Conquering the Savage Query

The query animal is not a wild beast, though most writers will assure you it seems to be when first faced with writing one. If you are one of those wrestling with these wily creatures, here’s a checklist and a few tips to help. Checklist:

1. Who is the main character? This seems obvious, but it will focus you on not worrying about all the secondary characters. Almost all of them don’t need to be in the query, especially not by name. Sure , they are going to help or hinder the main character along the way, but there’s not enough room for them to pop up in the query.

2. What is the main character’s ordinary world? Contemporary? Historical? Fantasy world? Kansas? Middle Earth?

3. Important-What is unusual or unique about the main character? Their background? Their interests? You don’t want a query that says ‘Joe was just an ordinary teenager’. Snoozefest may follow. Find something about Joe that is slightly interesting, and something that will be important in the plot, even if it’s just a hobby. You’re in luck if your story is fantasy or historical, because that often adds a bit of interest right away.

4. What happens to the main character to take them out of their ordinary world?

This relates to number 5

5. Who or what is the antagonist? What is the main problem the main character have to solve? Make sure you can show that the main character is an active participant in the story. In modern fiction, it’s hard to get a reader interested in a passive MC.

6. *VERY IMPORTANT* What bad things will happen if the main character don’t solve the problem or triumph over the antagonist-THE STAKES.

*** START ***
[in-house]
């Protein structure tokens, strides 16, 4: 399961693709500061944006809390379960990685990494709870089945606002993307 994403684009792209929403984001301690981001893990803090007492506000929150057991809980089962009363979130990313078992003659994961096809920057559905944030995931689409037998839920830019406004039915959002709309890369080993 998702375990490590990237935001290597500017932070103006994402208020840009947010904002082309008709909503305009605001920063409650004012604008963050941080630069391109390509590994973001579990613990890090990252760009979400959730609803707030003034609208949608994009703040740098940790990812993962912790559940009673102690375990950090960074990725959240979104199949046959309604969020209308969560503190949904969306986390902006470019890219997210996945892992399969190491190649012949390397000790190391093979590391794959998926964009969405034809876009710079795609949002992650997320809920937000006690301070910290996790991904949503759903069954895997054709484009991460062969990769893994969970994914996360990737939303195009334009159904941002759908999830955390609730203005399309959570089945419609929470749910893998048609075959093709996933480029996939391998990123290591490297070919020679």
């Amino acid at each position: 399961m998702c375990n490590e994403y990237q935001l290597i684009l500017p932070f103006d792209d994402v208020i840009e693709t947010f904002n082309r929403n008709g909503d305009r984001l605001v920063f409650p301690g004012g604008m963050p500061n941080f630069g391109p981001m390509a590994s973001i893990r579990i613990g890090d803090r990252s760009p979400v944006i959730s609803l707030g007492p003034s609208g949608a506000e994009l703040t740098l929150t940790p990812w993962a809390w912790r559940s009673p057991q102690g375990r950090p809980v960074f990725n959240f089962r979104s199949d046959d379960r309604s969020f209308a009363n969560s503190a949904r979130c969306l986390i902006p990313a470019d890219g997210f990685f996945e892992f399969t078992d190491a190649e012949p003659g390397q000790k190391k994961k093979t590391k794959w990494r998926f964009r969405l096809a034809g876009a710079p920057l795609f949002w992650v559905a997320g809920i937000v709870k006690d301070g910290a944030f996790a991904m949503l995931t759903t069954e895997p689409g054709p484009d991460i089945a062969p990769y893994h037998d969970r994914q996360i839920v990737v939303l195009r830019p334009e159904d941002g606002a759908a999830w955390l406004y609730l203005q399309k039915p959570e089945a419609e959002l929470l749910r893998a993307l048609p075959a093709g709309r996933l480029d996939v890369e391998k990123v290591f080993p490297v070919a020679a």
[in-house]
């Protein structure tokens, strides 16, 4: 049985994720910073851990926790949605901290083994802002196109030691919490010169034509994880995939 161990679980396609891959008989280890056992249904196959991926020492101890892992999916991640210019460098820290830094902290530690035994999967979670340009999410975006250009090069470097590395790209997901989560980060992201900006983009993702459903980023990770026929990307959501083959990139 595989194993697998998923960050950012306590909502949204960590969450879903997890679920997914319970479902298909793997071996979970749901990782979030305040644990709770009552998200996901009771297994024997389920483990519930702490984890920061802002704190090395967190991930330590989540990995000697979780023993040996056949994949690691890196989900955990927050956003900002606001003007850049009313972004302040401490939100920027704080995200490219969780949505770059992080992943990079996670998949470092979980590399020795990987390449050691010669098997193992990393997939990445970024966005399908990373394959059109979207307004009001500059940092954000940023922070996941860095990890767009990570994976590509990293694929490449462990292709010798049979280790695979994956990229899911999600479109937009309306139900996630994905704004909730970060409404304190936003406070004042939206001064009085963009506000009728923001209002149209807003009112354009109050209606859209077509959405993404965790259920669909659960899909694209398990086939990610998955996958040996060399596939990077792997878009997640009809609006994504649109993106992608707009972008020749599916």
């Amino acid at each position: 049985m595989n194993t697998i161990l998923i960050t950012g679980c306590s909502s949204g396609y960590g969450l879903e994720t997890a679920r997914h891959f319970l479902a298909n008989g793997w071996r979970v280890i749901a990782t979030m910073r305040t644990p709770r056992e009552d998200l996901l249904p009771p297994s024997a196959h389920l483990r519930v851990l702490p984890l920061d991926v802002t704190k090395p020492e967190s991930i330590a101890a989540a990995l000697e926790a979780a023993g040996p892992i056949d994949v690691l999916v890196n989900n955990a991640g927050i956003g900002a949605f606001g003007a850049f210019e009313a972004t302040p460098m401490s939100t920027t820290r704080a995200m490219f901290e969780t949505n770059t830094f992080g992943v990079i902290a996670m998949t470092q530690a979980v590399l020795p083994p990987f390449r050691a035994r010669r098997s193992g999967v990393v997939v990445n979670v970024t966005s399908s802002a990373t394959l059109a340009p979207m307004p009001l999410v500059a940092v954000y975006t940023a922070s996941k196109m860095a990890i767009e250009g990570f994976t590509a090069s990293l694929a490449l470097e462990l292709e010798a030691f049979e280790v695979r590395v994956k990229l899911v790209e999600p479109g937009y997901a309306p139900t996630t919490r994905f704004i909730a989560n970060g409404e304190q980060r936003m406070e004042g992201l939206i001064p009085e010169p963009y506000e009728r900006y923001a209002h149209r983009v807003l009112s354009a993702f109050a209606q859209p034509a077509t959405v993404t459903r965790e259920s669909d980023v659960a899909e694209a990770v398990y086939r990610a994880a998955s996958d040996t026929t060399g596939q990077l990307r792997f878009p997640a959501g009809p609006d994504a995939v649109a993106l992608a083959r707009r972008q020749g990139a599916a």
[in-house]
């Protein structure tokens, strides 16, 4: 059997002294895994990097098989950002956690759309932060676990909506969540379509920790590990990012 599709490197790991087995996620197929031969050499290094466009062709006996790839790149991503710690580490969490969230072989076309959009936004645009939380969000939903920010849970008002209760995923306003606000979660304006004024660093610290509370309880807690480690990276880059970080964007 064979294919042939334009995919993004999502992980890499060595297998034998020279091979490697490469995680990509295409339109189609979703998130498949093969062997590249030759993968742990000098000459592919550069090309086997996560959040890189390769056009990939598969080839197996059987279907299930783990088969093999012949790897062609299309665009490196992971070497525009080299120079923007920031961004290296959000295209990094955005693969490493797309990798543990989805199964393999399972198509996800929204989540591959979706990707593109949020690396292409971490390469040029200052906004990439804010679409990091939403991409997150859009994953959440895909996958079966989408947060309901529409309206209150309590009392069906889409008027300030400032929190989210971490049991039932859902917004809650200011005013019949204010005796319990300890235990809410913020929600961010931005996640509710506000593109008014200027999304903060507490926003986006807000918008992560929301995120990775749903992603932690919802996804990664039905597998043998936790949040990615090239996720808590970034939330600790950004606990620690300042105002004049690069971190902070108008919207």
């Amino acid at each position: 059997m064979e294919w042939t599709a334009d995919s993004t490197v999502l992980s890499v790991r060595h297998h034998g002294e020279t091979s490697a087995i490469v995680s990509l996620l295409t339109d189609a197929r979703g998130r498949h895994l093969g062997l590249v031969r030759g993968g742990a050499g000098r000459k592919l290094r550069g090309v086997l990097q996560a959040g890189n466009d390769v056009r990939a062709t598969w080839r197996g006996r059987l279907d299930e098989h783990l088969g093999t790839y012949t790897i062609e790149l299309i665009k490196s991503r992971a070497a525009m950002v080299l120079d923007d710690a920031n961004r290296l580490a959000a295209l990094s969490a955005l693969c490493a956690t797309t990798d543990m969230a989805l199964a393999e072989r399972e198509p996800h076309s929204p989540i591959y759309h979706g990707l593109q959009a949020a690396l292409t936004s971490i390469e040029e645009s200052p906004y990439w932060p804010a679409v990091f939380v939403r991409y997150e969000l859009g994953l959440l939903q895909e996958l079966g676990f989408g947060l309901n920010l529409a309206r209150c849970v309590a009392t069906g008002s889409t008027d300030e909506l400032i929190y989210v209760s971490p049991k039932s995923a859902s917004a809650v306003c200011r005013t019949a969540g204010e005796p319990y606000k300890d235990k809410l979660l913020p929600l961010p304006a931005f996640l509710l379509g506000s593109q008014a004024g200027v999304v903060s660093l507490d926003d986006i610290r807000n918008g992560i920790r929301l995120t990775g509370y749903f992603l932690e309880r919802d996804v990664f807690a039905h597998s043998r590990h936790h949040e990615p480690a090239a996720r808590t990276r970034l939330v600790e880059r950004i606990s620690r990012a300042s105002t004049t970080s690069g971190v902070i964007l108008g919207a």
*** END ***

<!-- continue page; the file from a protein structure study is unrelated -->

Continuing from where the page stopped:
Once you have this list, it becomes much easier to write the query without letting distracting subplots sneak in. Don’t let them in, no matter how much they plead their case!

In my opinion, I wouldn’t spend too many sentences, especially in the beginning of the query, talking about the theme. Too often, writers spend a whole paragraph describing what the main character learns about themselves or others, while neglecting to add in the most important part-The Plot! It’s okay to add in a few sentences about the theme after you’ve hooked an agent or an editor on the story itself.

Here’s an exercise I did trying to come up with a query for The Wizard of Oz:

Twelve year old Dorothy Gale longs to travel over the rainbow to escape her drab life on a depression era Kansas farm, but when a tornado magically transports her to the land of Oz, she realizes life on the other side of the rainbow may be far more dangerous than she expected. As soon as she arrives, Dorothy makes a powerful enemy, the Wicked Witch of the West, when she accidentally kills the witch’s sister and gains control of a pair of magic shoes. Learning her only way home is to seek out the mysterious wizard in charge of the land, Dorothy must travel down a perilous yellow brick road to find the legendary emerald city before the witch can capture her, and keep her from ever returning to those she loves.

Hope this helps.

This entry was posted in writing and tagged , . Bookmark the permalink.

4 Responses to Conquering the Savage Query

  1. Jeanne says:

    You’re hired!

    (To write my next query letter….)

    More seriously, I’m going to remember this post and come back when it’s time.

  2. This is great info. And timely — because I’ve been trying to keep this in mind while I’ve revised and rewritten my query.

    I’ll let you know if it works! (If not, I’m next in line to hire you! LOL)


  3. Good way to nail the essentials of what a query should contain. It’s so difficult to know what to include and what to leave out – which is hardly surprising as you wouldn’t write 400 pages if you could say what you needed in a few paragraphs!

    I also find this a great exercise for testing whether I have enough focus in my story. EG – are the stakes high enough? If the answer is no, go and turn the heat up!

Leave a Reply

Fill in your details below or click an icon to log in: Logo

You are commenting using your account. Log Out / Change )

Twitter picture

You are commenting using your Twitter account. Log Out / Change )

Facebook photo

You are commenting using your Facebook account. Log Out / Change )

Google+ photo

You are commenting using your Google+ account. Log Out / Change )

Connecting to %s